Ports, and Protocols
Ports – Programs connect using different ports. Ports are something like slots that programs can use to create or accept connections on that computer. There are 65,535 ports available on a computer with ports up to 1024 being the most commonly used. For example your web browser usually uses port 80 to download webpages, and your email program usually uses port 110 to download email.
Protocols – Protocols can be thought of as the "language" that a program speaks across the network. Different programs may need to transmit data differently than other types of traffic, and so they use different protocols.
The two main protocols used over the internet are:
- TCP – Makes sure that both sides are ready and waiting, and checks to make sure that each packet was downloaded correctly. If a packet gets corrupted during the transfer then it will ask for it again. This extra checking takes some time but is more reliable at transferring data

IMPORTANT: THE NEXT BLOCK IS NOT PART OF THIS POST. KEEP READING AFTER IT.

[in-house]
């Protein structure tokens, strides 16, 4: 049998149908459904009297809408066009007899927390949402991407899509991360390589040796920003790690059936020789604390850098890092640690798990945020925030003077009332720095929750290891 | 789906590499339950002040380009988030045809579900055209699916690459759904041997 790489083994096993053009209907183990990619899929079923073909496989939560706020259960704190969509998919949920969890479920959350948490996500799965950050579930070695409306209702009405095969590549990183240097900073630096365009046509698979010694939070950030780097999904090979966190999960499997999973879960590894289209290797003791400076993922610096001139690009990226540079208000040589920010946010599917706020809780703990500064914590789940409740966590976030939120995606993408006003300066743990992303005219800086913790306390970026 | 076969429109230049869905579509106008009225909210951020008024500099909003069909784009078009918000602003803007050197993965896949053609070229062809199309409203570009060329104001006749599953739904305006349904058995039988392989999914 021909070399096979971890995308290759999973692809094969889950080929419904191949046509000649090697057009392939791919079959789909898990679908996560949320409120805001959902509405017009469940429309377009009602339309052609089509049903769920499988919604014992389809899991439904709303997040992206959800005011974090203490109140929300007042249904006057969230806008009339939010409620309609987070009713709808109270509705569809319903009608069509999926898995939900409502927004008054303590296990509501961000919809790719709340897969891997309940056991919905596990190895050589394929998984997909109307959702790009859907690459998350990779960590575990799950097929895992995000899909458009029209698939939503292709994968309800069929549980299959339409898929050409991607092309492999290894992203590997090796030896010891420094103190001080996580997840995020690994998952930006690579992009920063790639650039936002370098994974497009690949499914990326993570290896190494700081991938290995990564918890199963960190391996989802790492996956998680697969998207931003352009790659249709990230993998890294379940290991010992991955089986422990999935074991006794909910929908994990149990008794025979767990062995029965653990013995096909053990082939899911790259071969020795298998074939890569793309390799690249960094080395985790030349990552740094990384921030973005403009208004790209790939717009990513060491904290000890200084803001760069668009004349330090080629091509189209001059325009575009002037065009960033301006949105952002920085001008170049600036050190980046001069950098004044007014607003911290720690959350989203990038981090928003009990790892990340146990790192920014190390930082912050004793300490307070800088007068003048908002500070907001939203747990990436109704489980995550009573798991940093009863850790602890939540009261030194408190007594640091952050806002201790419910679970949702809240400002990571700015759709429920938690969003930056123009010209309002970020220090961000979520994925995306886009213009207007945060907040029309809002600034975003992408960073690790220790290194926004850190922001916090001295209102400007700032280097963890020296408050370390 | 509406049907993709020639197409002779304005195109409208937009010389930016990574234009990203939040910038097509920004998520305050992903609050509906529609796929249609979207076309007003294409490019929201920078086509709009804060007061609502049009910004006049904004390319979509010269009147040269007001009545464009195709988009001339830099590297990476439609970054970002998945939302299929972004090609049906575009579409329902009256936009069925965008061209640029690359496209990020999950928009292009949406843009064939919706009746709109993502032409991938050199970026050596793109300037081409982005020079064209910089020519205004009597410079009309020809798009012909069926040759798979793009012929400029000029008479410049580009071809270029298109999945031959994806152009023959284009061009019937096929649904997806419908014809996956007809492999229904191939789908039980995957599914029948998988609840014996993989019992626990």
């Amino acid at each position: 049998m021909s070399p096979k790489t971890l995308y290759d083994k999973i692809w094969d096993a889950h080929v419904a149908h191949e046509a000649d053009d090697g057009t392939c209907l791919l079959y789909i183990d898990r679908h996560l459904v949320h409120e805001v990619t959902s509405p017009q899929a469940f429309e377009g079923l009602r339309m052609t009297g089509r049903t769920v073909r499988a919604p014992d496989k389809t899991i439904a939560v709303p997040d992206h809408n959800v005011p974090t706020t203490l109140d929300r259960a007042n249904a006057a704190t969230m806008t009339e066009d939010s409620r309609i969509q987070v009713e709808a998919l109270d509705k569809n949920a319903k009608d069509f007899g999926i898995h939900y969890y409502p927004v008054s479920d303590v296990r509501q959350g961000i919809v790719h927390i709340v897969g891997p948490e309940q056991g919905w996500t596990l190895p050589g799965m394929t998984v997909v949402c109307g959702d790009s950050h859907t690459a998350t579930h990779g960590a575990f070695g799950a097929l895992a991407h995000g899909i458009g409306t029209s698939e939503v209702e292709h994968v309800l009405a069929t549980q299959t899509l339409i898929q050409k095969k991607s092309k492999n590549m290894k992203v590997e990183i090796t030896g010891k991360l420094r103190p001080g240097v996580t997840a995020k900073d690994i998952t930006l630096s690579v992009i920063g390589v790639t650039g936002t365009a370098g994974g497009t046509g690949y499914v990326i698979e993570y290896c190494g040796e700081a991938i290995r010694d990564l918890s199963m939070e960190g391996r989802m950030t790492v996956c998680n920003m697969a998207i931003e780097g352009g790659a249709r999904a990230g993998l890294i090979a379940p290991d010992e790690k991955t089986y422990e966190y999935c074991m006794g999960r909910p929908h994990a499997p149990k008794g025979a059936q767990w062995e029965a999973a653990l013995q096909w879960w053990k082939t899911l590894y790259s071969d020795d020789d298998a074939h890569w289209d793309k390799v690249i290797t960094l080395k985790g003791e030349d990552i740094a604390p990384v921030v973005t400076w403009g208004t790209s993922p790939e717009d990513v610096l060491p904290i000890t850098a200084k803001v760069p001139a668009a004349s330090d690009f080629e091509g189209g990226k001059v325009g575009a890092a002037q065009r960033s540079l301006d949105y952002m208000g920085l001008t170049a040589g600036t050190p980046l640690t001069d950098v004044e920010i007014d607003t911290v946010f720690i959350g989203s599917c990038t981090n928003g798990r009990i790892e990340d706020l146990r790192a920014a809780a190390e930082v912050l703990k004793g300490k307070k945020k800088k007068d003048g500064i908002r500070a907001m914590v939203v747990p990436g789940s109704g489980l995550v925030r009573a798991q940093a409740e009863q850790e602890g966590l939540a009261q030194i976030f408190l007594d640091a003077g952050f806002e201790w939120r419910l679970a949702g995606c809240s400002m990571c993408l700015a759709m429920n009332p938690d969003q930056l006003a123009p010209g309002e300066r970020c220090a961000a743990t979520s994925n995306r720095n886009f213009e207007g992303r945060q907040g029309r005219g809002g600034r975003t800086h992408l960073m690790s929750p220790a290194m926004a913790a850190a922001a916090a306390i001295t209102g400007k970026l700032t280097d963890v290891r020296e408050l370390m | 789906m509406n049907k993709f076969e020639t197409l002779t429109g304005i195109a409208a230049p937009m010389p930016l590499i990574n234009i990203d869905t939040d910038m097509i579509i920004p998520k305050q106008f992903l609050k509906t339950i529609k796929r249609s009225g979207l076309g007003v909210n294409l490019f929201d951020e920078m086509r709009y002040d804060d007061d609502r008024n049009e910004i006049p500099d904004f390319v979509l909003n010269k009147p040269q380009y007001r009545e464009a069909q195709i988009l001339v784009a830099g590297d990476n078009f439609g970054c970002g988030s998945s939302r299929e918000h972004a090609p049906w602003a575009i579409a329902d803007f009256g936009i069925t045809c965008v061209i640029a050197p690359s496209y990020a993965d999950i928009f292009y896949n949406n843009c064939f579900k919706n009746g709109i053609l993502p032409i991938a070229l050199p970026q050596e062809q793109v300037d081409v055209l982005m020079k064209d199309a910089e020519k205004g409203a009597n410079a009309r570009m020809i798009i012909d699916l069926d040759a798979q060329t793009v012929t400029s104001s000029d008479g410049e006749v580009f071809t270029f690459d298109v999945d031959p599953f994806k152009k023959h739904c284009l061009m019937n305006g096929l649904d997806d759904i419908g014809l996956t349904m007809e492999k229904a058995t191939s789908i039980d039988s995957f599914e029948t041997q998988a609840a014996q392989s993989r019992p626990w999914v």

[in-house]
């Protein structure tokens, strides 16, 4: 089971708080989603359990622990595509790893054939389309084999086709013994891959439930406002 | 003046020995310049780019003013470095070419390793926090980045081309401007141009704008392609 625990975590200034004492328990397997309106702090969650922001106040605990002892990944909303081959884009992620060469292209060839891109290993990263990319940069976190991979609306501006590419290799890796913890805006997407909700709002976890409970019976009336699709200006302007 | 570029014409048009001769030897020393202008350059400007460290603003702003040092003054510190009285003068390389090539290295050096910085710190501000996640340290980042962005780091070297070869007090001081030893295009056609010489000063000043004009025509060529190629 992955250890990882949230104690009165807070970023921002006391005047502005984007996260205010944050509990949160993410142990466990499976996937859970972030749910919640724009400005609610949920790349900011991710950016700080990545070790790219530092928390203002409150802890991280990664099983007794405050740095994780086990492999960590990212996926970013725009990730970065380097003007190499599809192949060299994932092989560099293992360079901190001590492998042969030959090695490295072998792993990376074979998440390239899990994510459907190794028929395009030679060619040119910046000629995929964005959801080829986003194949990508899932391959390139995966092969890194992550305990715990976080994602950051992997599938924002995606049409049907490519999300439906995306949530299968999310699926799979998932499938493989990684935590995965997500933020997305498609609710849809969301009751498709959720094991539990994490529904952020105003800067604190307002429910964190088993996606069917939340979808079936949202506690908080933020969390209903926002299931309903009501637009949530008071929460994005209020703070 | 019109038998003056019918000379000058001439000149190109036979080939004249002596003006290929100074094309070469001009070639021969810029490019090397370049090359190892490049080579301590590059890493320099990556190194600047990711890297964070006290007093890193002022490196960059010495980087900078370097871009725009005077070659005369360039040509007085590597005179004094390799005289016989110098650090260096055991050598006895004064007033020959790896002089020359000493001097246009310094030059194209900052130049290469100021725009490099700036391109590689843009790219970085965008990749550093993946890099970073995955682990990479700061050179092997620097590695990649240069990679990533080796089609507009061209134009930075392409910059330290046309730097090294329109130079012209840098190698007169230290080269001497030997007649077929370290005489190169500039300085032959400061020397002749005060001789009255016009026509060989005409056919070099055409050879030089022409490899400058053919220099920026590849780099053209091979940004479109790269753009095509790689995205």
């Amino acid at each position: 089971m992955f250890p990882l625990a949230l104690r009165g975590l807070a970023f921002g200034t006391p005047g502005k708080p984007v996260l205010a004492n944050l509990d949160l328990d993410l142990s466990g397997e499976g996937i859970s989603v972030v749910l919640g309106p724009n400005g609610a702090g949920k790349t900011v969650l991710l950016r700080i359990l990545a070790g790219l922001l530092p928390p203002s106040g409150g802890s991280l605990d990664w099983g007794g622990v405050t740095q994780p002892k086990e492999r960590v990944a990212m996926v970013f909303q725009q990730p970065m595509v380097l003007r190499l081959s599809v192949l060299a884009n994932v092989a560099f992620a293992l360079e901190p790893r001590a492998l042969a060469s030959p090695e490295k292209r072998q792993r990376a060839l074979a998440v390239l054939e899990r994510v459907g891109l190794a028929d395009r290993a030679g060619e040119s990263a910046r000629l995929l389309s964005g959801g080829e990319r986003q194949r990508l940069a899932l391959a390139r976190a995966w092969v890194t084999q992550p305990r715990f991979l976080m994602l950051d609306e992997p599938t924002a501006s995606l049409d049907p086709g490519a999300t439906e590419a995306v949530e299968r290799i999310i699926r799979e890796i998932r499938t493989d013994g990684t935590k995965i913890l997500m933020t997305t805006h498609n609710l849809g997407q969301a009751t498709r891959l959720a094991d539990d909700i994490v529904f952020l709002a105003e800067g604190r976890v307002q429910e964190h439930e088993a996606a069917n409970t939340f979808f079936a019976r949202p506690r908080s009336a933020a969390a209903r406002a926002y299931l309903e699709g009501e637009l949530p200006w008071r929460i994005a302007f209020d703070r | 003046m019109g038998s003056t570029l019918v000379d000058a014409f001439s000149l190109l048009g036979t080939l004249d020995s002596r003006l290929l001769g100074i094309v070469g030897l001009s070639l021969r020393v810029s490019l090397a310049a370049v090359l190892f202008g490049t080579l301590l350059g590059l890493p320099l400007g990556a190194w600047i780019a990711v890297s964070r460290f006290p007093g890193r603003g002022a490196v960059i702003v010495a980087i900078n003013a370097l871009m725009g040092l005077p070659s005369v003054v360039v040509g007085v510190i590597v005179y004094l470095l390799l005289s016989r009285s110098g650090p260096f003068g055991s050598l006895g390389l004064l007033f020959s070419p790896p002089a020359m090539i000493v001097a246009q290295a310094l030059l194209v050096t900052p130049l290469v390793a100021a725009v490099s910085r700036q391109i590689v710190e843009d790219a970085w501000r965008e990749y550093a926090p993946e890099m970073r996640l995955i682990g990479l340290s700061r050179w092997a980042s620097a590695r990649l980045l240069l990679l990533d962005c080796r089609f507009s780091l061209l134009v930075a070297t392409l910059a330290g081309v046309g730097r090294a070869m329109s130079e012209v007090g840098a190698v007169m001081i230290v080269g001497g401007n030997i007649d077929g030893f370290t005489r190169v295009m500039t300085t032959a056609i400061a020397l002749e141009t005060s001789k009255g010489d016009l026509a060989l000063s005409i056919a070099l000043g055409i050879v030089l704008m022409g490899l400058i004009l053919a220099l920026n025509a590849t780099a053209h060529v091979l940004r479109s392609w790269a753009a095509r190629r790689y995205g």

- UDP – Is much faster, but without the same kind of verification. Instead it just sends all the data as fast as it can, trusting the software at the other end to take care of the rest.
Other protocols include:
- RAW - Any IP (Internet Protocol) other than TCP or UDP is known as a RAW protocol. The RAW protocol allows programs to send and receive packets directly without relying on TCP or UDP. The RAW protocol is the default print protocol for most print devices. Diagnostic tools may also use the RAW protocol to access IP directly.
- ICMP – ICMP stands for Internet Control Message Protocol, and is a special type of RAW protocol used for sending small control messages between computers and reporting errors. Computers use ICMP to do things like sending one small packet to another computer to make sure that the other system is available and can be reached.